Your Reading List

The hidden farm illness

Even in good times, depression takes its toll on the farm too

Only a decade ago, Gerry Friesen was a successful farmer, a commodity board director, and a member of the Manitoba Farm Mediation Board. Outwardly, he was doing just fine. Inwardly, he was battling severe depression.

“I fooled a lot of people,” Friesen says.

There has long been a stigma around depression on the farm. Now that’s changing, and Friesen is doing his part to change it. He speaks at seminars and workshops about farm depression, he’s open to talking to the media about his depression, and he writes a blog on recovering from depression.

Related Articles

Portrait of young man suffering from depression

He knows what depression feels like. He knows how difficult it was to seek help. And he wants to make that first step a little easier for other farmers.

Stress is a trigger

“We know job stress can be a huge contributor to depression, particularly in farmers and individuals who work in agricultural occupations,” says Greg Gibson, a registered clinical psychologist for Community Health Services at Brandon, Man. “In 2006, the World Health Organization cited farming as one of the most stressful occupations, and they also highlighted that job stress is a precursor to mental health problems.”

Farming is rife with risks and with dangers that are beyond the farmer’s control, starting with uncertain weather, fluctuations in markets, disease outbreaks, input costs, machinery breakdowns, and changes in government policy.

“All of these are things that farmers have little control over, but they’re kind of make-or-break factors,” says Gibson. “And they can all have a financial effect and a psychological effect, and the financial effect can affect the psychology. A lot of these factors can impact and certainly are a risk factor for burnout and depression.”

Friesen knows what stress feels like and the physical symptoms it can trigger. Some 10 years ago at a meeting, he began to experience heart palpitations.  “There was a lot of stress in my life at that time,” he says, “issues with Manitoba Pork, my own farm issues — we had to restructure due to financial issues. It was in early 2004 that I finally did go to see a doctor.”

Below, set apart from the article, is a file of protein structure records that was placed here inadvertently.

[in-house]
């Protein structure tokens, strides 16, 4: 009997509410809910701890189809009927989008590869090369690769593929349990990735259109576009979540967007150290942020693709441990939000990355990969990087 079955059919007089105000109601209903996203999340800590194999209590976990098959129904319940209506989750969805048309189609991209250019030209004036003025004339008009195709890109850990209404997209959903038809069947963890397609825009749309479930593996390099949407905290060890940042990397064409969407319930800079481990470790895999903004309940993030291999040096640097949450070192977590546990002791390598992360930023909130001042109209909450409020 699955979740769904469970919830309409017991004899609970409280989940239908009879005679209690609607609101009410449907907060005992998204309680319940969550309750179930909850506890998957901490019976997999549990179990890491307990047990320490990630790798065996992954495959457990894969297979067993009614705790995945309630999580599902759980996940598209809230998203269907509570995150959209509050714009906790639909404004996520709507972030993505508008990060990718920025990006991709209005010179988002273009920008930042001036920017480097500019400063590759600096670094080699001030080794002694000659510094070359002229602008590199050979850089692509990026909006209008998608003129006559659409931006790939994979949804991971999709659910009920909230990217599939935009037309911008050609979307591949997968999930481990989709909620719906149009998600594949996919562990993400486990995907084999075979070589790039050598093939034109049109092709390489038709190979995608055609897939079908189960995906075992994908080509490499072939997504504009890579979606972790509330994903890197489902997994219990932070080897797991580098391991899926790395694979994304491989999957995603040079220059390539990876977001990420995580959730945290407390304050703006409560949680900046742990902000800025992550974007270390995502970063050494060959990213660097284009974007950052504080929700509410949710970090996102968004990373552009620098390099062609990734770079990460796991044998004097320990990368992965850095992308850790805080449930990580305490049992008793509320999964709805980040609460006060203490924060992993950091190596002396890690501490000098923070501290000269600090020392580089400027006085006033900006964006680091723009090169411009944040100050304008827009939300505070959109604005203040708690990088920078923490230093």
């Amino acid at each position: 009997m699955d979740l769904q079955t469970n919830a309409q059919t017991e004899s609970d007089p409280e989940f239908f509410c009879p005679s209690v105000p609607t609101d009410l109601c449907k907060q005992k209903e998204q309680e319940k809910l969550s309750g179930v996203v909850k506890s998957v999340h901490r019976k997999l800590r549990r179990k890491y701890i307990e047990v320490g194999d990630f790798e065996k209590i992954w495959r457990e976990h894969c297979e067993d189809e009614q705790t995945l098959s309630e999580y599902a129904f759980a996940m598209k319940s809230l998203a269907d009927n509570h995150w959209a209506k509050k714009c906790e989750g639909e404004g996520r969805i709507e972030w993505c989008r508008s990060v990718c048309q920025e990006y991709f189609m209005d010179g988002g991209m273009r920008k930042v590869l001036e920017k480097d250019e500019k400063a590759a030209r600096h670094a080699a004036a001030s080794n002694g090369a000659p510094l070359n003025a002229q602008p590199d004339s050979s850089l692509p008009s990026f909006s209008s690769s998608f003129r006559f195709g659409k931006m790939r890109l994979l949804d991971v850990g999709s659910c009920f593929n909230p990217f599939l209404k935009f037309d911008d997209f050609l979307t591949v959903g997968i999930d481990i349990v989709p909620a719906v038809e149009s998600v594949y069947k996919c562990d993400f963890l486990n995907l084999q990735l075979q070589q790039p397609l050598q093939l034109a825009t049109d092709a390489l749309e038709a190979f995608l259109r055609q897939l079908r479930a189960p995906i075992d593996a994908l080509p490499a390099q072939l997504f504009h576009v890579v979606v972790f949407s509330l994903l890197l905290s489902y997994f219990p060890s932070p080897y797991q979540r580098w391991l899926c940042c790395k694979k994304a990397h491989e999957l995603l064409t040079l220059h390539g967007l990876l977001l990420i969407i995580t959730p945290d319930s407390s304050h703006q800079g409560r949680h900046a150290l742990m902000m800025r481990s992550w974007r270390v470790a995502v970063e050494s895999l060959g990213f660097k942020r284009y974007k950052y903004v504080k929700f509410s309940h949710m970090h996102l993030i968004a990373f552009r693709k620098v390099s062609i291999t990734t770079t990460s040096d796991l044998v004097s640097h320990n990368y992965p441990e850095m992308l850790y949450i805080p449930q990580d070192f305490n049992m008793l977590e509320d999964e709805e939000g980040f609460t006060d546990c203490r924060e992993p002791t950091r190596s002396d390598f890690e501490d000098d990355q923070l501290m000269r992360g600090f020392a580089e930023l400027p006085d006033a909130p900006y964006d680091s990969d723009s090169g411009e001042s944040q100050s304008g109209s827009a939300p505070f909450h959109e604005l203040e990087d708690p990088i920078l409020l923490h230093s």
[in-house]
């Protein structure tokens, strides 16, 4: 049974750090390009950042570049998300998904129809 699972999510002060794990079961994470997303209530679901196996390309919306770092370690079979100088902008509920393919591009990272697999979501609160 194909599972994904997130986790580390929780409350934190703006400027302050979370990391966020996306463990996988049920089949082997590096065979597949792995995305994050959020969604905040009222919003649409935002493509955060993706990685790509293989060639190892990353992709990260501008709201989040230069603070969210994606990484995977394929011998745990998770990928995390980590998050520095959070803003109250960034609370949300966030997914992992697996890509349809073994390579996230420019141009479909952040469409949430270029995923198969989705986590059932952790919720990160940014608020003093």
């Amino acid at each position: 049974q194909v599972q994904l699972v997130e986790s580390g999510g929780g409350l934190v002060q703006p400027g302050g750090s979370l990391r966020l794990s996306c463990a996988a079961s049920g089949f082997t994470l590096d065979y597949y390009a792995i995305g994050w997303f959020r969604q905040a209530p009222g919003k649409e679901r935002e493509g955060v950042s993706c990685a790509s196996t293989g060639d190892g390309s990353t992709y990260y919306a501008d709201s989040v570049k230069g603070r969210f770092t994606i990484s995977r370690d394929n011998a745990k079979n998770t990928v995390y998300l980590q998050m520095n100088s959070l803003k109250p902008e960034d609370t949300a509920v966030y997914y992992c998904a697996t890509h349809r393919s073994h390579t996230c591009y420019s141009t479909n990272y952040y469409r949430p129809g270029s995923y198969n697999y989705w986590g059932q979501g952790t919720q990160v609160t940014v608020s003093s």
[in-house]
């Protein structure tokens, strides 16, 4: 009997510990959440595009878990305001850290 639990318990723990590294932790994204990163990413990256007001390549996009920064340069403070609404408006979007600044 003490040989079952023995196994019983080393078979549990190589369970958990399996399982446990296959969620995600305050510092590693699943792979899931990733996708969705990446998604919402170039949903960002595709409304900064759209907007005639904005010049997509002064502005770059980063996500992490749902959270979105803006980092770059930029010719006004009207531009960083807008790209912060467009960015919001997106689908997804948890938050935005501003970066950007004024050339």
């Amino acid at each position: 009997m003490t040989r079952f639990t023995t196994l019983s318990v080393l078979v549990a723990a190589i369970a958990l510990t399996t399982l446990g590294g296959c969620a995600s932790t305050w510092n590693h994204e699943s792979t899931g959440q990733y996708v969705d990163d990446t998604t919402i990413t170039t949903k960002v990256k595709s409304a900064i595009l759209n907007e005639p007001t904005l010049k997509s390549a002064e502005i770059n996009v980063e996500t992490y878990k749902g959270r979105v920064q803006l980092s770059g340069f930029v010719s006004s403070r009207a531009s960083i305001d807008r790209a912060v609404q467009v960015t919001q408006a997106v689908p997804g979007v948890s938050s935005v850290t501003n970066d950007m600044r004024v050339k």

The doctor put him on antidepressants and an anti-anxiety medication. “I came to understand the mental health issue better than I used to,” Friesen now says.

More work isn’t the answer

Man in white sweater.

“It’s ingrained in us that if we just work harder, we’ll get rid of these problems,” Gerry Friesen
photo: Supplied

“Looking back, I now recognize — it’s ingrained in us that if we just work harder we will get rid of all these problems,” Friesen says. “So instead of seeking the right kind of help, we tend to try to work harder and work our way through the issues, whether it’s financial stress, whether it’s depression, whether it’s other stresses. That’s just the way men are wired to handle things.”

Friesen was able to hide his depression from the wider community, but his family knew that something was wrong.

“I thought at the time I was doing a really good job of hiding it from them,” Friesen says. “In 2010, I facilitated a project called Men and Depression, and at the time I actually interviewed my wife and kids to see if my depression had had an effect on them. To say it was traumatic is overstating it perhaps, but I was shocked at the response. I thought I had been hiding things from them and then realized that they had understood all too well there was something wrong with me, and the different ways they tried to cope with that.”

For his wife, Friesen discovered, it was a struggle to be married to “that depressed farmer who was trying to cope, was trying to do way more than he should have, and wasn’t dealing with the depression in the right way.”

Help and hope